Paul Kariouk is an energetic guy. From artistic ways to maximize space, to simple approaches cities can take to make themselves more liveable, his mind never quits exploring the possibilities. And when it comes to his apartment, I believe he has literally thought of everything, as will be revealed in his tours during Ottawa Architecture Week.
“This is the biggest apartment and highest floor I could afford. I bought the most generic apartment I could find – a basic box – knowing I could completely reinvent the space,” Paul says by way of introduction.
For starters, his 850 square foot condo was clearly intended for one person, a couple at most, yet devoted almost half its space to accommodating two bedrooms.
“For what?” groans Paul. “For the five days a year you’re going to have guests in your spare room?! We’ve got this weird idea in North America that we all need a spare room, but it’s just wasted space. You don’t even need a dedicated office these days because everyone works off their laptop and mobile devices.”
Initially, the bedroom in question not only cut off the living room’s south-facing view, but also stole all the sunlight. Further, the only way to enter that bedroom was to pass behind an unsightly column that housed the air unit, otherwise walk through the bathroom, a surprising go-between space that connected the bedroom and the kitchen.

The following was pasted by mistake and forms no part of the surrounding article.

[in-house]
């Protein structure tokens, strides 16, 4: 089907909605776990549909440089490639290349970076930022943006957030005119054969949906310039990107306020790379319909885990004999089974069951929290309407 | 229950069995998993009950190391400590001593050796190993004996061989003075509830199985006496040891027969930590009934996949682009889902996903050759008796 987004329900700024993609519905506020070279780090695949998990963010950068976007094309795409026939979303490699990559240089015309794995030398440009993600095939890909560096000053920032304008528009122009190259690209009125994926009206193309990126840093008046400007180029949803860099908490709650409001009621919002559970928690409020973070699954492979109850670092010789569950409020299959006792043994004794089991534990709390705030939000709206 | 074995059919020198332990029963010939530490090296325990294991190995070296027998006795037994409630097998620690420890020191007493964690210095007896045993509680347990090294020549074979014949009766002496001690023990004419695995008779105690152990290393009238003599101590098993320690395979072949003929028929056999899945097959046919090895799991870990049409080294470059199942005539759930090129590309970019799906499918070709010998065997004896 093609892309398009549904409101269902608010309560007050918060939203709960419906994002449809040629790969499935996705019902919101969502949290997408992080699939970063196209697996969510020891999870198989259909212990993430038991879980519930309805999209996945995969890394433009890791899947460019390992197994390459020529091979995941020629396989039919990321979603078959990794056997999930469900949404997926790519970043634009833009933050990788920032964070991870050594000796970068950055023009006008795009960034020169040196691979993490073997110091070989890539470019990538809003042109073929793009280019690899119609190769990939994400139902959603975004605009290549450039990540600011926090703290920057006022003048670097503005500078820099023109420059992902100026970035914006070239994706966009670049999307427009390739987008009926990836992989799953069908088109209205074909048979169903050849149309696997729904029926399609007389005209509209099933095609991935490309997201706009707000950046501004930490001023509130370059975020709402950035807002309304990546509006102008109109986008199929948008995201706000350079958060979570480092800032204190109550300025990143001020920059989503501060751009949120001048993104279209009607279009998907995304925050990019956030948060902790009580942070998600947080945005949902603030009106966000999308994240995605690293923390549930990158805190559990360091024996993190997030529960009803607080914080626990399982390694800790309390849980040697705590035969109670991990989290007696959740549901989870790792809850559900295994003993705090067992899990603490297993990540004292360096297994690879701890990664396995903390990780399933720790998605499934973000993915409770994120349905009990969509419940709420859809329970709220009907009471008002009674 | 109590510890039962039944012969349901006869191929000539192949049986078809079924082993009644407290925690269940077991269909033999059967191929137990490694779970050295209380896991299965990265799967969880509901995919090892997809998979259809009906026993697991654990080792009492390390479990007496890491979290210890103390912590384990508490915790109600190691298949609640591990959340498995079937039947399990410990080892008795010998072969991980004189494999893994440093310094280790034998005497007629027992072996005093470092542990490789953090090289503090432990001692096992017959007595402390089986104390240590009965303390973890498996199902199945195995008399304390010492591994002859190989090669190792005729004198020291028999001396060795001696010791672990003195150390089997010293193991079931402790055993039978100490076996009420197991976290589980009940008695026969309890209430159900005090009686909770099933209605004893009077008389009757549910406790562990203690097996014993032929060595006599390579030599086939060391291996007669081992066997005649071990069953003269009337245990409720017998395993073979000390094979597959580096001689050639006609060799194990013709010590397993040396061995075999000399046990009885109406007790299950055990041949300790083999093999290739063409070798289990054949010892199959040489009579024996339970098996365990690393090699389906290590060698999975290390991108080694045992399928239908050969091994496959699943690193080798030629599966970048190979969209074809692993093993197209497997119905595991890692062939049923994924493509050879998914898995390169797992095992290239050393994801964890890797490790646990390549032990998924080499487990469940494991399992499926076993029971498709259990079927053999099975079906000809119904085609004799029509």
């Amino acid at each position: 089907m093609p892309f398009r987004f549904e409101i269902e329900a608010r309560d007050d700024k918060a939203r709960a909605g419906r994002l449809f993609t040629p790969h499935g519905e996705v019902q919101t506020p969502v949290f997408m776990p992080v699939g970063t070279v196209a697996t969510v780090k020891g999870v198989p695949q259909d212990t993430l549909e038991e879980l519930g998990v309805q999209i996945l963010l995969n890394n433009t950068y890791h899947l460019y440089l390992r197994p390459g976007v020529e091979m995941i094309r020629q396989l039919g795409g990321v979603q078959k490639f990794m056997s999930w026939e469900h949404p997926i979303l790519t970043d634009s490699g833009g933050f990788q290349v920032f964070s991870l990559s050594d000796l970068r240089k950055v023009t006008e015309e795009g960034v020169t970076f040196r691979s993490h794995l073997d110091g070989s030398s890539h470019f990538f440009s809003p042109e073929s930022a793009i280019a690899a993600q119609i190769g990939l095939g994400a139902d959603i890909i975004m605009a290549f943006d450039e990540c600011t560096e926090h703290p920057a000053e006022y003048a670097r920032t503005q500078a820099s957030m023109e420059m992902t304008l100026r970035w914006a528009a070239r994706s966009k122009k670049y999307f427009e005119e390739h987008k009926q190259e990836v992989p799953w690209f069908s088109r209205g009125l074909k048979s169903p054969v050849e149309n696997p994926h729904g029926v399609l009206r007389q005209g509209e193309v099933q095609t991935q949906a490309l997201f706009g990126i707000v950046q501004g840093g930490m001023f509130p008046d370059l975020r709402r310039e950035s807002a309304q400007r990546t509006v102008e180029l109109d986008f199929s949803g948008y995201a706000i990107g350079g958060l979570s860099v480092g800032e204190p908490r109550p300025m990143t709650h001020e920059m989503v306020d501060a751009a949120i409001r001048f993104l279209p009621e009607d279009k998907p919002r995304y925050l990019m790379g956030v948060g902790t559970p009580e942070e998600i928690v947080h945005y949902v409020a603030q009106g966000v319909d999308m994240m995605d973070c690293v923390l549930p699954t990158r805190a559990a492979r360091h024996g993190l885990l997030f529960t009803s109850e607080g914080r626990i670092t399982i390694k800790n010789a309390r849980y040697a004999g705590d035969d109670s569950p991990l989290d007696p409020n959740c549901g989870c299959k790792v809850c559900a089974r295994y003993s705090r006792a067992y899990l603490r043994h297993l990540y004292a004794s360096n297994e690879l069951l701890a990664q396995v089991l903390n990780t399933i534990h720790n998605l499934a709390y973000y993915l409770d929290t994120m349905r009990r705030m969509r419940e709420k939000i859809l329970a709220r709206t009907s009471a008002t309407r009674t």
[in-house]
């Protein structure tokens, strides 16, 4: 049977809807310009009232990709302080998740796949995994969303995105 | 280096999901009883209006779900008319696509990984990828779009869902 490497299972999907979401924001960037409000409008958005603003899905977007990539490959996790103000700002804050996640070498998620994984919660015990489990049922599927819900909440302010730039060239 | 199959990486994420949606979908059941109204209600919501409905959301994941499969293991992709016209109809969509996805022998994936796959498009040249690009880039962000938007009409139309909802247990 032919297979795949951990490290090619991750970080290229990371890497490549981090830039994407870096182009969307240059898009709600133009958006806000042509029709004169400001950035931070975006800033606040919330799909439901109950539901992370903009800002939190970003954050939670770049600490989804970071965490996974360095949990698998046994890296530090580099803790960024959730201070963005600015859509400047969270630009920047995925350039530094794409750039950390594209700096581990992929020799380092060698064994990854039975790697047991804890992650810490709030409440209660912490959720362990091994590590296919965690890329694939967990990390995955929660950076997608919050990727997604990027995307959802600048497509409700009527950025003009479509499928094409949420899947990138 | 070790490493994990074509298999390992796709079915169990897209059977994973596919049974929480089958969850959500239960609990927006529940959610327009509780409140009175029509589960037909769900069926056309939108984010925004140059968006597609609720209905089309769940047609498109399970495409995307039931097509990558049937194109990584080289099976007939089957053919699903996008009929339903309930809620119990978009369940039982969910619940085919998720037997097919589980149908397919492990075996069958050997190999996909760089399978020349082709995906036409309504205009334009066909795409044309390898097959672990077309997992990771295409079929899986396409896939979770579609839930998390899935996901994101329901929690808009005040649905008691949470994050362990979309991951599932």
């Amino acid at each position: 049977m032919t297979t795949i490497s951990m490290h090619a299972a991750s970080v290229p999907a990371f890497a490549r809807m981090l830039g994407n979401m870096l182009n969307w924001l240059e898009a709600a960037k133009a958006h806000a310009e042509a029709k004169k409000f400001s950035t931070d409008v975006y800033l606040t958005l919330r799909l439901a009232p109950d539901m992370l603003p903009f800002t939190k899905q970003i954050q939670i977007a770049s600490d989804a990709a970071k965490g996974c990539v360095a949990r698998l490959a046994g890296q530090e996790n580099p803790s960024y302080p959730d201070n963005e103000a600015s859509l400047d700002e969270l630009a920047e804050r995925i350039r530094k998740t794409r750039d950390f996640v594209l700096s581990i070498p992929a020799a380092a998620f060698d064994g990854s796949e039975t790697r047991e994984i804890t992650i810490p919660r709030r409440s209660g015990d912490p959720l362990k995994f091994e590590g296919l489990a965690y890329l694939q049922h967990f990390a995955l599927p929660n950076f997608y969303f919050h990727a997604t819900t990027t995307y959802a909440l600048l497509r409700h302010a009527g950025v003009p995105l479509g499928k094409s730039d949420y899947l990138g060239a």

For Paul (principal of Kariouk Associates and associate professor of architecture and urbanism at Carleton University), choosing an apartment or designing your own space always begins with the question: What features do you absolutely need to support your lifestyle? And then: Which elements of your home have the flexibility to move or adapt?
“Architecture is not about cosmetic decoration; it’s about resolving very real, pragmatic issues and concerns,” Paul affirms. “My partner and I needed twice as much kitchen space, and we needed to double the storage space. We all have junk and need a place to hide it away. It’s a question of how do you use every molecule of space and resolve everything pragmatically?”
Removing the bathroom not only opened up more space for the kitchen but yielded prime real estate, where Paul gleefully inserted floor-to-ceiling cupboards in a space unbroken except for one sleek, silver fridge, and one small cubbyhole for a kettle or flower vase.
This kitchen is (almost) the first part of the apartment you see, after being welcomed into the generous foyer. Which offers an interesting perspective itself. The first thing you see is…(can it truly be?) a… urinal?! Well, that’s what it was originally intended to be, but Paul foresaw different uses.
“The urinal’s anti-splash design makes it the perfect drinking bowl for my dog!” he exclaims lovingly, in reference to his 150-pound dog that indeed looks like it would make mincemeat out of a typical bowl.
But more than that, standing in the foyer affords a unique glimpse into the room straight ahead…which seems to be a bedroom, judging by the pillows one can see.